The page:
Friday, June 7, 2019


For our anniversary, Sweetie and I drove down to Shaker Village of Pleasant Hill, just south-west of Lexington (close to Harrodsburg).  Love that place and it's peacefulness.

Here are just a few photos we took of the buildings and other things around the 3,000 acres.  Right now, they are still in the process of rehabbing the Family Center so no live demos, but there are still displays out and programs given - usually on weekends.  

The Shakers were known for simple designs in their interiors and their furniture (you may have heard of Shaker chairs/tables/etc.)  Although the colors are muted, they did not begin that way, being painted blue with Prussian Blue and Cochineal for reds.  They became oxidized and muted over the decades by mixing the paint with linseed oil.  

You can feel the serenity and peace as you walk along paths the Shakers walked 150 year's ago (there are still 2 Shakers living in the northeast but they are the last).


The Shakers grew mulberry trees to feed and grow their own silkworms, harvesting the silk to weave into beautiful scarves and dresses.  This irridescent silk scarf looks like it was dyed purple but it's really a woven scarf of two colors - indigo and cochineal - woven so tightly that it makes it look purple and there is a shine to it that still holds up to this day.  Beautiful.

There are handlaid stone walls all around the property (a sure sign you are in central Kentucky).  These walls are handlaid with no cementing, just laid for the stones to fit and hold.  This was a wall close to a water house and spring.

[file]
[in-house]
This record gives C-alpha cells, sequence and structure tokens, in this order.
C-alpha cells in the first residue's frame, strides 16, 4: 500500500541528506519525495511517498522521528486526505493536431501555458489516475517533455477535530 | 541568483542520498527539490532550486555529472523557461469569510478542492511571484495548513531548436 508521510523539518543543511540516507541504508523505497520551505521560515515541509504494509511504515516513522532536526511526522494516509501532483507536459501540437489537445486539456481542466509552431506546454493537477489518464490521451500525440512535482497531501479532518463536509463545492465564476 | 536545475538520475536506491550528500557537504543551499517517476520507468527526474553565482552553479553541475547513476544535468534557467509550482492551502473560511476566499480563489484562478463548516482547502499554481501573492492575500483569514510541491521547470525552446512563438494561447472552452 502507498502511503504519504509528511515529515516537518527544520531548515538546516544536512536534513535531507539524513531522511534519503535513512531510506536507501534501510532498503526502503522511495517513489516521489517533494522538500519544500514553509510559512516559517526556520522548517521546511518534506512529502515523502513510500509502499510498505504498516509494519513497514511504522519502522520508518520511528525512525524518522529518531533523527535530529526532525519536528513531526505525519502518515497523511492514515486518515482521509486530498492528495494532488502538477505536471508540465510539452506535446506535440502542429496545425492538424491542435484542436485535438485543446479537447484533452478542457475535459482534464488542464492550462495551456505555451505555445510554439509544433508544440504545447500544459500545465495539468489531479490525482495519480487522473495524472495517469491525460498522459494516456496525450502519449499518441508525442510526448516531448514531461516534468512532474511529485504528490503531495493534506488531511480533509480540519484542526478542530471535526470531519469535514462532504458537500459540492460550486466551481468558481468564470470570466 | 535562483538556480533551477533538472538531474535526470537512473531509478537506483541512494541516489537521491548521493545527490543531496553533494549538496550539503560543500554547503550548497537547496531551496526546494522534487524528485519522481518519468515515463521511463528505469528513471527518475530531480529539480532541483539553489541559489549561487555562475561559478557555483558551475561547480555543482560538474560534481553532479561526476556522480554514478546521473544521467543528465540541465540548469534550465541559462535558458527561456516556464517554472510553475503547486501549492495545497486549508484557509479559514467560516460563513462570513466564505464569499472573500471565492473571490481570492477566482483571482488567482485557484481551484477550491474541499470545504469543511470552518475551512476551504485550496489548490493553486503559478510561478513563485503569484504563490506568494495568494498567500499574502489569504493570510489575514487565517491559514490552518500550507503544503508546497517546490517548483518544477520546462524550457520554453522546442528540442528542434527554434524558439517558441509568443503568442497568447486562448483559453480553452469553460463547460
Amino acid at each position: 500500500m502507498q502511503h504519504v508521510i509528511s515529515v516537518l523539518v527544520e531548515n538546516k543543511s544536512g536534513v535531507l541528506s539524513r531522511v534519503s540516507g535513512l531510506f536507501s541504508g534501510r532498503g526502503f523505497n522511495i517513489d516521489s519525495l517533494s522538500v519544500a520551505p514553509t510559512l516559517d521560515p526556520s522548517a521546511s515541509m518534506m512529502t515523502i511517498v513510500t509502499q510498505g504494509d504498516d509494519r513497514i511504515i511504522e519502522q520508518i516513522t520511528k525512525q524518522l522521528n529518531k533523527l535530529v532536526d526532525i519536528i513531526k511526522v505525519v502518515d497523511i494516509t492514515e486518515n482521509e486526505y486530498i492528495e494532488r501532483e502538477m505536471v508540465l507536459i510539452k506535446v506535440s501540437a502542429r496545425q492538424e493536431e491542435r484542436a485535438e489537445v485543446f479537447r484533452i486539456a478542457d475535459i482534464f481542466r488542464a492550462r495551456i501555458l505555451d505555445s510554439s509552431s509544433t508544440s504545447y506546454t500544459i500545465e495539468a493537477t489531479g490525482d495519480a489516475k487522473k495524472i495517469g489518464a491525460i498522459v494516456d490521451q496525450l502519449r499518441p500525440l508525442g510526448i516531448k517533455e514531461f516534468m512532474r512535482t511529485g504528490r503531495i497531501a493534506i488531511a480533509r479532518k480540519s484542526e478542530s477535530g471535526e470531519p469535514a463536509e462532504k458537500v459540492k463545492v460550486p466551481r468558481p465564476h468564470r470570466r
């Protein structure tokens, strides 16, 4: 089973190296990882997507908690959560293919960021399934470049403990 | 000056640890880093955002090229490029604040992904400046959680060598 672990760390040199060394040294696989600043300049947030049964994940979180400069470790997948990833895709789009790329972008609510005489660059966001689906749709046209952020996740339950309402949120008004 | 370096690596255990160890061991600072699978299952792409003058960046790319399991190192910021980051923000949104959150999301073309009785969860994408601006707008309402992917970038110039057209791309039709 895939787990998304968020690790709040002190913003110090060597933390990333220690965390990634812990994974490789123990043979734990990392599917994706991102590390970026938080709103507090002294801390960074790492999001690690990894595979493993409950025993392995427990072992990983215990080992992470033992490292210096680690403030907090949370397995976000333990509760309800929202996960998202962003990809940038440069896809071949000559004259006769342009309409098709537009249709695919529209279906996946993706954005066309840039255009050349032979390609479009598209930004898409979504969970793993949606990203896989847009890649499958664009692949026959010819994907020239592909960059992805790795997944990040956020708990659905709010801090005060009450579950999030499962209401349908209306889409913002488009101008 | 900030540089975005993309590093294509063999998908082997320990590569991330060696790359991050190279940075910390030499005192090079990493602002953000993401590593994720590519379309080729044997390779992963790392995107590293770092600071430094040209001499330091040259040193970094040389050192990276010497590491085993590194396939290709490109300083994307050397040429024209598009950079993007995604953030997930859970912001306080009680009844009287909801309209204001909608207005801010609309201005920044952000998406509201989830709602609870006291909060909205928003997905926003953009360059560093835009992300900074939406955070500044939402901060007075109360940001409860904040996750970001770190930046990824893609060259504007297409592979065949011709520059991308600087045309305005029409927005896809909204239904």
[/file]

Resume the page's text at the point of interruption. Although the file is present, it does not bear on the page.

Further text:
This round feature within a wall is near the barn at the farm.  The Shakers grew their own food and were very self-sufficient.  So much so that they even exported products made (brooms, clothing, baskets, furniture, produce) to New Orleans when they were at their peak.

Everyone lived and worked together.  There was no difference made in the rights of women and men, whites and blacks.  If you were a slave-holder and came to Shaker Village to live, you freed your slave and he or she became a full member of the congregation.  They had 2 male ministers and 2 female ministers who led the congregation but all were equal to stand up and talk as the spirit moved them during worship services.  The worship services had no set time for length - the shortest one recorded being 15 minutes and the longest being 23 hours!

The building that housed the worshippers was built without crosses or pulpits but moveable benches so they could be pushed back and the congregation could get up and move about in rhythmic movements as they sang.  The reverberation in the building was such that they could be heard singing 20 miles away!


laura said...

I visited a Shaker village in Concord NH once. It was in a beautiful setting and, as you say, so peaceful. Made me want to get rid of all my possession ... and hang some pegs.

Candy said...

Happy anniversary to you and your sweetie! I love the idea of serenity and I love that round feature in the wall. Have a wonderful weekend, Rhonda!

MILLY said...

Hello Rhonda, lovely to find your comment and to see you enjoying a trip at the Shaker village. I have a book all about the Shaker life and the simplicity of how they lived. I read it many years ago, quilts, their wooden furniture,and the oval shaker boxes, I actually have two small blue ones. Looks like a nice place to visit.

Chris Lally said...

Thank, Rhonda - You just brought everything alive! What a great place to visit!!

Debbie Nolan said...

Such a great array of photos Rhonda. It looks like you had perfect weather for your visit too. What a wonderful way to celebrate your wedding anniversary. Take care friend.

Jennifer Rose said...

looks very peaceful
interesting group of people the Shakers :)